What You Should Know About Going To The Beach This Summer

by Joseph K. Clark

Perhaps this year, more than ever, people are craving some time by the water. After being cooped up inside for months due to COVID-19 lockdowns, many seek the freedom and fresh air of the outdoors.

“Beaches will have the same travel boom that campsites and national parks will experience from coronavirus,” Konrad Waliszewski, co-founder and CEO of the travel app TripScout, told HuffPost. “Travelers are getting increasingly anxious for outdoor activities that are socially distant by nature, and we’re already seeing people flock to drivable beach destinations.” But beach days require more consideration in these pandemic times.

 Beach This Summer

“Every activity outside your home these days carries some level of risk,” said Angela Fusaro, an emergency medicine physician and co-founder of the telemedicine provider Physician 360. “The good news is we believe that outside spaces like beaches are generally safer than indoors, where air lingers and can’t circulate. And you can be smart and take steps to minimize the risk for you and your family.” So what are those steps? Read on for advice from health and travel experts.

Consider The Location

Public health experts continue to advise against nonessential travel, as the threat of coronavirus has hardly disappeared. So if you want to go to the beach, it’s best to keep it local. Deciding whether to make the drive to your local beach should depend on the COVID-19 situation in your community and the number of people flocking to the shore.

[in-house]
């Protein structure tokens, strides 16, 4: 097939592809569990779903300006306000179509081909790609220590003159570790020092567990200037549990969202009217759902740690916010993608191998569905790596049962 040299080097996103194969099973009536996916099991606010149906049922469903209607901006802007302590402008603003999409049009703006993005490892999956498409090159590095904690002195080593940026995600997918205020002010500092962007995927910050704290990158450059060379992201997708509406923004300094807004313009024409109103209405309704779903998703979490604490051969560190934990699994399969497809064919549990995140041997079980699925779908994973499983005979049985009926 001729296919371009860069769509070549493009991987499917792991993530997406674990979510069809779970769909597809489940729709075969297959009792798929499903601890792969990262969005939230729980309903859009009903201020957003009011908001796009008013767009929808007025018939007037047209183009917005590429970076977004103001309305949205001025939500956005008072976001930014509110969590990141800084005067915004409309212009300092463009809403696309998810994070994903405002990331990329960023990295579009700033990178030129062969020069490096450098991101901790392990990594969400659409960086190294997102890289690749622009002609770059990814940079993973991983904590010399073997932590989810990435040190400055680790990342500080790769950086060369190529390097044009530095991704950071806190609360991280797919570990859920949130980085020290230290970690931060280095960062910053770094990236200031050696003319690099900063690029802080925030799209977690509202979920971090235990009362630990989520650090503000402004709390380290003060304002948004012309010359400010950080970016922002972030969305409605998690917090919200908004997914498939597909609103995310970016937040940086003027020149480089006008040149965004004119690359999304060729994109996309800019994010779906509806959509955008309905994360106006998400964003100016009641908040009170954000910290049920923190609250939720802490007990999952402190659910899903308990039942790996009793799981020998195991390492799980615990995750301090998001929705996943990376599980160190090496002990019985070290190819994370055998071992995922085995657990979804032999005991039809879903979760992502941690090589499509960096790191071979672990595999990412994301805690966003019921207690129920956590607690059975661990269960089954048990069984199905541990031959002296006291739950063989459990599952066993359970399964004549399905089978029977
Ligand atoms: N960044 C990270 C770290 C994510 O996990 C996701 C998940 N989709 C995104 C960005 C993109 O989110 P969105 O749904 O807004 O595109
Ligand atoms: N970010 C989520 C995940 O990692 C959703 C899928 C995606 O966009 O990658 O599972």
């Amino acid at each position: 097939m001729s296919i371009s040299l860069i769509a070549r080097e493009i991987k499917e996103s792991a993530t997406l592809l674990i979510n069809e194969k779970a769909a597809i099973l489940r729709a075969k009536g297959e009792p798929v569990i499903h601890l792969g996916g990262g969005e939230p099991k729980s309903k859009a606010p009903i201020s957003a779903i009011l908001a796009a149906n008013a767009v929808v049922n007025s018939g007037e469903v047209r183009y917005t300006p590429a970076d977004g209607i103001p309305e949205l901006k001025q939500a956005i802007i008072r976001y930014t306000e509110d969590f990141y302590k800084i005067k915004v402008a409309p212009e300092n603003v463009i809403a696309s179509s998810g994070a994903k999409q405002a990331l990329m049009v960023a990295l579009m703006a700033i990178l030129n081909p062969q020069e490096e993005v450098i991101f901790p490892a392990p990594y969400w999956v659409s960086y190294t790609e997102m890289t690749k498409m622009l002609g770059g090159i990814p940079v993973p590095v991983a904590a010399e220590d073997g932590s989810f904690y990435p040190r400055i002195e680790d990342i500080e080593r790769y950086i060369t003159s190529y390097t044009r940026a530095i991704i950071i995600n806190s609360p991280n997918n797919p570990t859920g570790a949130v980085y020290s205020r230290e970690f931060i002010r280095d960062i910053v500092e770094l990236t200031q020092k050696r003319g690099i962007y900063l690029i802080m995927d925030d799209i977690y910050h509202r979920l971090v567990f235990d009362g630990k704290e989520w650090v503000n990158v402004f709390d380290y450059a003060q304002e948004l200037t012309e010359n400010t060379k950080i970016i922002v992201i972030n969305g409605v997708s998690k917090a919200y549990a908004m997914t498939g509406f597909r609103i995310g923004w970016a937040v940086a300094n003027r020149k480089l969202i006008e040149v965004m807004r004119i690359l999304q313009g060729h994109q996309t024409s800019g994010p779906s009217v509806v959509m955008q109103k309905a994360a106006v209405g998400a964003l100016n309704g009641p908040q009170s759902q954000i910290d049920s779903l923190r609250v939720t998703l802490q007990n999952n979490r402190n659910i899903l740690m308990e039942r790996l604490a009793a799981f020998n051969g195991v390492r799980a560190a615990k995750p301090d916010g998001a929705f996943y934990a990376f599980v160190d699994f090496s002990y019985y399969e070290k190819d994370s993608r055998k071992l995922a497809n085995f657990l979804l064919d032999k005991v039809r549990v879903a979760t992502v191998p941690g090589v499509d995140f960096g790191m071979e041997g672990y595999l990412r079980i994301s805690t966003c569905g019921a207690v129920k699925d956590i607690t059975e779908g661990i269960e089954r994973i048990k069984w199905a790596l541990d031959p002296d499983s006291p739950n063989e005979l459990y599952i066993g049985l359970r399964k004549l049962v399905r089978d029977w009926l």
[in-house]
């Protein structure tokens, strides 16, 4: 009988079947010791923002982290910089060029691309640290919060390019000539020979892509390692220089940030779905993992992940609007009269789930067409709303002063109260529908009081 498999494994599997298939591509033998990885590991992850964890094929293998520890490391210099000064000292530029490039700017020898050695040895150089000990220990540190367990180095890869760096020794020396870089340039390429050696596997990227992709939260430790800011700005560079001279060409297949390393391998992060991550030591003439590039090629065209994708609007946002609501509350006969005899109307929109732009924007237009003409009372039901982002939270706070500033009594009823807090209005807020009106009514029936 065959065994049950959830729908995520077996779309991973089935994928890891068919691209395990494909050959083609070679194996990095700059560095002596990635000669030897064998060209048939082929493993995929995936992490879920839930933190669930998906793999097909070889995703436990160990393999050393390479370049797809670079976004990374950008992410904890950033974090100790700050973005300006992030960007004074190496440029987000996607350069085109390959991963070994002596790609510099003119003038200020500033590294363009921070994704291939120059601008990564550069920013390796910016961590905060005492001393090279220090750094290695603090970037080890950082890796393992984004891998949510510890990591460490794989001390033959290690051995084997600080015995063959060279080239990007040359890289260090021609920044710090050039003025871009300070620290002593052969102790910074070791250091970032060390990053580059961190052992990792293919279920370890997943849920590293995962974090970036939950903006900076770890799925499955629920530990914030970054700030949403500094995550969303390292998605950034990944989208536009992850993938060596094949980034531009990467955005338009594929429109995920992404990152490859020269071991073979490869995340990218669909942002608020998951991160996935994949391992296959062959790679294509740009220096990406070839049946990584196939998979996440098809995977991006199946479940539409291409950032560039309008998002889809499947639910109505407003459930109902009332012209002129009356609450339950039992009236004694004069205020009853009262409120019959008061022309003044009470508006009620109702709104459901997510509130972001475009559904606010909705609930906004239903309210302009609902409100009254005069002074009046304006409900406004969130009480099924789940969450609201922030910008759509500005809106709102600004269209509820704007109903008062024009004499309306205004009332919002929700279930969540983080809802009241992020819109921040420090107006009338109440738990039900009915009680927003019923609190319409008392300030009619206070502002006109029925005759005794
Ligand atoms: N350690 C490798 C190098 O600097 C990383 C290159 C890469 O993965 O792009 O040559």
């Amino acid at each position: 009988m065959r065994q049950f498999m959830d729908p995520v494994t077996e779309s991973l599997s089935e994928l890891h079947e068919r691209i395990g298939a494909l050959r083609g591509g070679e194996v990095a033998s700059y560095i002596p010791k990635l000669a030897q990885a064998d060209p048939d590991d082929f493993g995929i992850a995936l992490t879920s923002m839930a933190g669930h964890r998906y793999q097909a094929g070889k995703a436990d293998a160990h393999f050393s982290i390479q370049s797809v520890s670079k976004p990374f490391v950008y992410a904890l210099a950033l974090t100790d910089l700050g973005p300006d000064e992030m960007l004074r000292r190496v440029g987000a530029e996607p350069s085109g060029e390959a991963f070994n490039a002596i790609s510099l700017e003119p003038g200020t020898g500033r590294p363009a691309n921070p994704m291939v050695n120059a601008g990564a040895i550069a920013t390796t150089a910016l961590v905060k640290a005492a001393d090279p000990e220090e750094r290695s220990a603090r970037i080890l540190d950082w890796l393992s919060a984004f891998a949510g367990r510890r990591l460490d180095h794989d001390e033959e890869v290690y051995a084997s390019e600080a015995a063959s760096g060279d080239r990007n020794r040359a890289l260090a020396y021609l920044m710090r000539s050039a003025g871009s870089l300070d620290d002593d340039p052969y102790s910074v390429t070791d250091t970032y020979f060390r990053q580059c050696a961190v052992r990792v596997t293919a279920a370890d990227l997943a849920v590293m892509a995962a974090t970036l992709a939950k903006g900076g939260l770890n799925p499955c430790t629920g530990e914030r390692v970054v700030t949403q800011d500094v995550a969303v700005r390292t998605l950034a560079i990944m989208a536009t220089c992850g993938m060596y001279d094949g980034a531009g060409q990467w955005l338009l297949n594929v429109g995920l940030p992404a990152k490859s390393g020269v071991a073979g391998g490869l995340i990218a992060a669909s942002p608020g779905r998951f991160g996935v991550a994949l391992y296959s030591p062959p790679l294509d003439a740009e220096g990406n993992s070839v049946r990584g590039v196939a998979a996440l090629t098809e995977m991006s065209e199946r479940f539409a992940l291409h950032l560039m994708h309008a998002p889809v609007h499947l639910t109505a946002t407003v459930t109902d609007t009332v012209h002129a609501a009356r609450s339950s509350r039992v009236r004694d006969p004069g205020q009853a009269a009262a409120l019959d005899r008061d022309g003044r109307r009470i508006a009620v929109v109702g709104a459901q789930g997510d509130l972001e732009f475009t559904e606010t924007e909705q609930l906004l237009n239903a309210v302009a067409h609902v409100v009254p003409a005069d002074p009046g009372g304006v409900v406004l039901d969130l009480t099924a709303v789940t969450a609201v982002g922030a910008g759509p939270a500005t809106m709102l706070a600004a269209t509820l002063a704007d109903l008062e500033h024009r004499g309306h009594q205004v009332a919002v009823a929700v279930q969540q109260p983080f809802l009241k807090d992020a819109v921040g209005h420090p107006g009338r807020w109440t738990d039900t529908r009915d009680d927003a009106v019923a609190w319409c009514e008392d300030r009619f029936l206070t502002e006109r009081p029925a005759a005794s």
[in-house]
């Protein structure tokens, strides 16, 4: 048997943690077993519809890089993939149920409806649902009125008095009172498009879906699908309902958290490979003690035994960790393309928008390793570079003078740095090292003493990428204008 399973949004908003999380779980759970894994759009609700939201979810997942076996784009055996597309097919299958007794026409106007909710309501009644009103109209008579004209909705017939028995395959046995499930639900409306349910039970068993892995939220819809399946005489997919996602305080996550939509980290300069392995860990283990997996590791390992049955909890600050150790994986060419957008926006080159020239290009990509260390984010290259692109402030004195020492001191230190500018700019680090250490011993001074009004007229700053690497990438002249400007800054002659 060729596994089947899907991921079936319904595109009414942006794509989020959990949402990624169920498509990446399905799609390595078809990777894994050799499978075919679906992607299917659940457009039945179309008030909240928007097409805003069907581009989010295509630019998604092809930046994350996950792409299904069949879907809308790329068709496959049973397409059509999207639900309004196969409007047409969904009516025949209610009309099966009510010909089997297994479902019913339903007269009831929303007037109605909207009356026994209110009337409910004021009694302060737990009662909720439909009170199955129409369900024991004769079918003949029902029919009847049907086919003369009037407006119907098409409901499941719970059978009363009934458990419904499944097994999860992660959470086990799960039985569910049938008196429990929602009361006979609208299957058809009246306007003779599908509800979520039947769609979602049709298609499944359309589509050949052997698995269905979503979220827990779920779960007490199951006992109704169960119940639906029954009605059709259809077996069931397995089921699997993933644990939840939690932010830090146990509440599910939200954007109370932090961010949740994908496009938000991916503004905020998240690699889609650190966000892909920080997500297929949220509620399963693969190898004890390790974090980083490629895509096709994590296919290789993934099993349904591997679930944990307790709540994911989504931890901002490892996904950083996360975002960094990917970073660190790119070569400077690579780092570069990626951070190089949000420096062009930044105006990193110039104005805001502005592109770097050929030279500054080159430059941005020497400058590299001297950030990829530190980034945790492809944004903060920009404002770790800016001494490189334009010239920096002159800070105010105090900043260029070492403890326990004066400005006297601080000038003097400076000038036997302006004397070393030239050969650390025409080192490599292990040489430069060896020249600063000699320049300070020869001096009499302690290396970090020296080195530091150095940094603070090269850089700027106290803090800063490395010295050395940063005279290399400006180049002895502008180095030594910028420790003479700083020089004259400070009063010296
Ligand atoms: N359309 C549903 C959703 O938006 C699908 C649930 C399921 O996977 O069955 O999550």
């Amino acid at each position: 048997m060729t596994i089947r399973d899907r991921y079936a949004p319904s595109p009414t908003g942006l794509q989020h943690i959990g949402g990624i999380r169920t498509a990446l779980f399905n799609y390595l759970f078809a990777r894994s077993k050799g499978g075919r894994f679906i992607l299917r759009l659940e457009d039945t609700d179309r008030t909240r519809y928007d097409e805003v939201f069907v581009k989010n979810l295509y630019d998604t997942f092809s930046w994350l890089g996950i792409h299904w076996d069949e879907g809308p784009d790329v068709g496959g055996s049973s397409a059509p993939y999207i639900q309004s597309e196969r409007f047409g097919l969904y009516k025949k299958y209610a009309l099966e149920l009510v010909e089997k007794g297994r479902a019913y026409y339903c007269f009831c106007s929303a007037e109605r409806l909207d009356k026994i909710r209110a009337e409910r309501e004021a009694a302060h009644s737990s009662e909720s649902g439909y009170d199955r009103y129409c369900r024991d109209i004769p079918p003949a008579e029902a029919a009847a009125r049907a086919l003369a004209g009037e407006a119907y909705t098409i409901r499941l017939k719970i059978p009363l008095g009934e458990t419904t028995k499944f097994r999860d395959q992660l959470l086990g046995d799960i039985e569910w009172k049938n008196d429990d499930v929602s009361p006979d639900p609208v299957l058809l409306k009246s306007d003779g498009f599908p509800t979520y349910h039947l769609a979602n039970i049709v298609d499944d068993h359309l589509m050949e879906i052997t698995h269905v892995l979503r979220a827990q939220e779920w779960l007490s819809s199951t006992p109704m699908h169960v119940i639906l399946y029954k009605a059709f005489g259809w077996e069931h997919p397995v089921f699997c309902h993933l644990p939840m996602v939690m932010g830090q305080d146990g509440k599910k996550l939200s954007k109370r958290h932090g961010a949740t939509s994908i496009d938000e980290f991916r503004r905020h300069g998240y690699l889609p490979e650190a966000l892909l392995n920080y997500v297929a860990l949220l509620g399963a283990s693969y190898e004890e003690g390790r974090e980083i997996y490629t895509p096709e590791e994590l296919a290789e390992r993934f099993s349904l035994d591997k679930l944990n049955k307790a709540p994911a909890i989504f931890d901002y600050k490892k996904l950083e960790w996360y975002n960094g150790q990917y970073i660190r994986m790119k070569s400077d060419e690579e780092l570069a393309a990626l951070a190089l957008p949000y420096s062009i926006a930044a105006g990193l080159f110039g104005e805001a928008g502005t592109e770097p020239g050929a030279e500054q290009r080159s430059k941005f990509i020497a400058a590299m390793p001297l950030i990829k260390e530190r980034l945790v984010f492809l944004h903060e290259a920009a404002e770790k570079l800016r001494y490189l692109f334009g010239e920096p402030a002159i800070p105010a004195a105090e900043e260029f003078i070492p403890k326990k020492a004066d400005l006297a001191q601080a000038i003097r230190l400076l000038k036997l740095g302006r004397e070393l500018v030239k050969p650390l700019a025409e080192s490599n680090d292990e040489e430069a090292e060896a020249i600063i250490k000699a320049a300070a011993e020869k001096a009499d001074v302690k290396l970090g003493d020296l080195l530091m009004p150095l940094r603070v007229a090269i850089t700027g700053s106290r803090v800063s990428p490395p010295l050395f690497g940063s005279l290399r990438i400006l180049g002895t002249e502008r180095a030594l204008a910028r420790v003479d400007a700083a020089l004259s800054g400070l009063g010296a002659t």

“Understanding local risk is important,” Fusaro said. “There are many states where beaches are crowded with people from all over the country or where infection rates are rapidly accelerating. These would be beaches to avoid.”

Everyone plays a part in protecting the health of their communities, and this applies to beaches as well.

“How the beaches of our COVID-19 summer will look depends largely on the public’s perception of how safe the beach is, and, of course, their commitment to keeping the beach ― and each other ― safe,” said travel host Anthony Melchiorri. “It’s a new kind of social contract that really requires willing compliance from everyone.”

Assess Your Personal Risk

As with other activities outside the home, your own health status should be a significant factor in deciding whether to go to the beach. Consider how likely you or those in your household would require hospitalization if exposed to the coronavirus.

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